— Great Plug-in! Absolutely love it!- Since the 'To Do' list has adding shading and technical modes as priority #1, is there a way to use 'stippling' or 'parallel line shading' based on the Z-buffer or similar? this would add the capability to do U.S. Patent Office drawings and perhaps also add a 'Da Vinci' style to Rhino Page layouts! I could use this capability immediately!! Rick L.
A truly fabulous tool to use - a pure joy. the only thing it seems to lack is more control of LW thickness for output. The printer diag. checkbox for LW control doesn't seem to change anything, and the image output creates linework much thinner than what is seen on screen - some post work is needed after a -viewcapturetofile/clipboard is attained. - Update. This problem only applies to mesh objects.
Very nice. One wish though is to make it work with clipping planes so a section at a clipping plane looks like a standard technical drawing section, that would be even more awesome!!! Nick.
The plug-in should use the existing Linetype scale setting for displaying hidden lines. Also, overlapping hidden lines should be culled.
— Rhino has for years had a Make2D function, which early on couldn't even do a cylinder unioned with a cube right, as in the lines did not go hidden in the right places. Rhino customer support (around version 1-2) didn't understand my complaint, and said it was my problem if it didn't “work as I personally wanted it to.” I've tried Rhino 4's Make2D and it sort of worked, but it's merely a one-time (slow) creation of curves-as-lines on the construction plane, and although it's not as misbehaved as in older versions, it still leaves hidden lines in the same layer as visible ones when you tell it not to, nor does it have an option to merely leave out hidden lines. This plug-in, which works without having to even re-start Rhino, is really cool and really fast in real-time rotations. Wow. There's one bug though: within Display Options under Technical is the usual option to set line widths, and this works from 2 pixels on up, but if set to 1 pixel, it is stays in 2 pixel mode (whereas Make2D always uses 1 pixel lines). Boo.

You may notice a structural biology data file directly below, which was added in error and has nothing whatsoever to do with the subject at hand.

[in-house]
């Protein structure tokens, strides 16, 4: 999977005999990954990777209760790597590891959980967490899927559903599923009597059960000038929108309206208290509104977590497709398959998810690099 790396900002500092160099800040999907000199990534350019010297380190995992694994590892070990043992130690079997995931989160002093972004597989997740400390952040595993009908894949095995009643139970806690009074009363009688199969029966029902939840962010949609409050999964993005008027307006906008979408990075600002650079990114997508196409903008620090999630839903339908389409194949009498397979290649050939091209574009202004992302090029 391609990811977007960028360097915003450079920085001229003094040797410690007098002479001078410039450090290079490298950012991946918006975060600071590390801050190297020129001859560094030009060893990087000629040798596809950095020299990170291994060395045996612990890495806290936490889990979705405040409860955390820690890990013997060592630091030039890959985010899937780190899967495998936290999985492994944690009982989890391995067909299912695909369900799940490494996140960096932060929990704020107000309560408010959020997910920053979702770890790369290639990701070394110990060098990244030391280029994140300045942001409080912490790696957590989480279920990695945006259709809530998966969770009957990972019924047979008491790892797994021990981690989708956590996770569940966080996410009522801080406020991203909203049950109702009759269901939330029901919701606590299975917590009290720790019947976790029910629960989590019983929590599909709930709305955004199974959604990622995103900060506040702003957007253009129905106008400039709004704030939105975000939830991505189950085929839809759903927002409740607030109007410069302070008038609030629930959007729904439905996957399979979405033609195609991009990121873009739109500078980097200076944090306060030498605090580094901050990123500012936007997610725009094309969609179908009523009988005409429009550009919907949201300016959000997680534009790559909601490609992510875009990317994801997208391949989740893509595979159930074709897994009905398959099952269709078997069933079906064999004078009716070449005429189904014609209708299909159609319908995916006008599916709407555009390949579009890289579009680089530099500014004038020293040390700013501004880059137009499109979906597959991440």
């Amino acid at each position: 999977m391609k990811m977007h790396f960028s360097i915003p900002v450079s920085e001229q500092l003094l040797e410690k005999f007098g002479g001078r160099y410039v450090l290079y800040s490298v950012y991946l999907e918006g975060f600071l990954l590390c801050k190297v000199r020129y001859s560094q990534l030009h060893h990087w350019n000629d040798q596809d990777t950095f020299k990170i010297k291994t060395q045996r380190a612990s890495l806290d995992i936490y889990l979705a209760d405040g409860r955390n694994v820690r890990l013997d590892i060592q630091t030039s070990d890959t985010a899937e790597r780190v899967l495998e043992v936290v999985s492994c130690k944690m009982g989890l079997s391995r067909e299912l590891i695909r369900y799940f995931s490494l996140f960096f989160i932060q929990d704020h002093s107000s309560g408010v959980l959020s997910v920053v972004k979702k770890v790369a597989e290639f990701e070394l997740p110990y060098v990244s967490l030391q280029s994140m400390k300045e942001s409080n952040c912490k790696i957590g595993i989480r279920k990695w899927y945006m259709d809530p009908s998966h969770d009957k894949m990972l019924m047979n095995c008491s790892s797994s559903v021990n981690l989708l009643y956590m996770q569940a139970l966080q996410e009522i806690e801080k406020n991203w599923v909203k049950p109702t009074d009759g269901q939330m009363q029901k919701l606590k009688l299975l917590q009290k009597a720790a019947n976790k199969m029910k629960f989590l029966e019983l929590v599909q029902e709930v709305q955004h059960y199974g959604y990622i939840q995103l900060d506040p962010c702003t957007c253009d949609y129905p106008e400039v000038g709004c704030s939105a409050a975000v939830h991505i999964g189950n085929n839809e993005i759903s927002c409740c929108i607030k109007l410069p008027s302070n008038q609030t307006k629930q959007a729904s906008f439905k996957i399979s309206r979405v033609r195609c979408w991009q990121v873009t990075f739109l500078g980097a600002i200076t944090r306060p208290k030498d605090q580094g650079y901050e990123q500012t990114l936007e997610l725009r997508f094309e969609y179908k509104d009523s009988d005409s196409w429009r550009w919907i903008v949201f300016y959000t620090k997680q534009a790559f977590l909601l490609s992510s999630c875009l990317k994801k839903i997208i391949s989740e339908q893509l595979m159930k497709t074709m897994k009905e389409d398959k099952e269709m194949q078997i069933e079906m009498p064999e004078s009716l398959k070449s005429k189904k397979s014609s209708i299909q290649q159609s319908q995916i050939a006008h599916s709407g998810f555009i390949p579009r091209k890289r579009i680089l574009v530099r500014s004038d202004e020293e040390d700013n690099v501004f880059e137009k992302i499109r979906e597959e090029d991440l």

You wrote: “Final note: Things look a LOT better when you have AA enabled.” I have no idea what “AA” is.
Penguin V.1 SR3 within Rhino 4 also has a Technical mode that does perfectly nice solid renderings that hides hidden lines, but again uses 2 pixel thickness, and has no option for showing dotted hidden lines. By using the Overide Rhino settings for colors using Penguin's Cartoon Black and White style you can get a cartoon version with black lines, but the lines are not sharp. Ah…if I use the menu command Render Properties to set a render size to, say, 3000 X 3000 pixels, I get a VERY fine line black and white hidden-lines-hidden picture. But upon saving it as a TIFF image file, in Photoshop its edges are clipped so it didn't save the whole image, and the lines are at times jaggy or grayish, so this isn't a great solution unless I tweak it more. Within Photoshop I can convert to grayscale mode, use Levels to make the grayish lines really black, then convert to Bitmap (black and white) mode to get real lines. Etc. Too much work!
— Anyone know how to export a drawing like this in a vector format?
— Very good! If I had found it before, I would have not bought Penguin. It is an excelent tool when printing drawings and manuals without using up all the printer's ink (specailly on inkjet printers). TIP: The output, as on other rendering styles, can be refined using the mesh setup. The better the quality, the worst the speed and computing load… There is no free lunch . Often wrong lines disappear after simplifying surfaces and joints between them.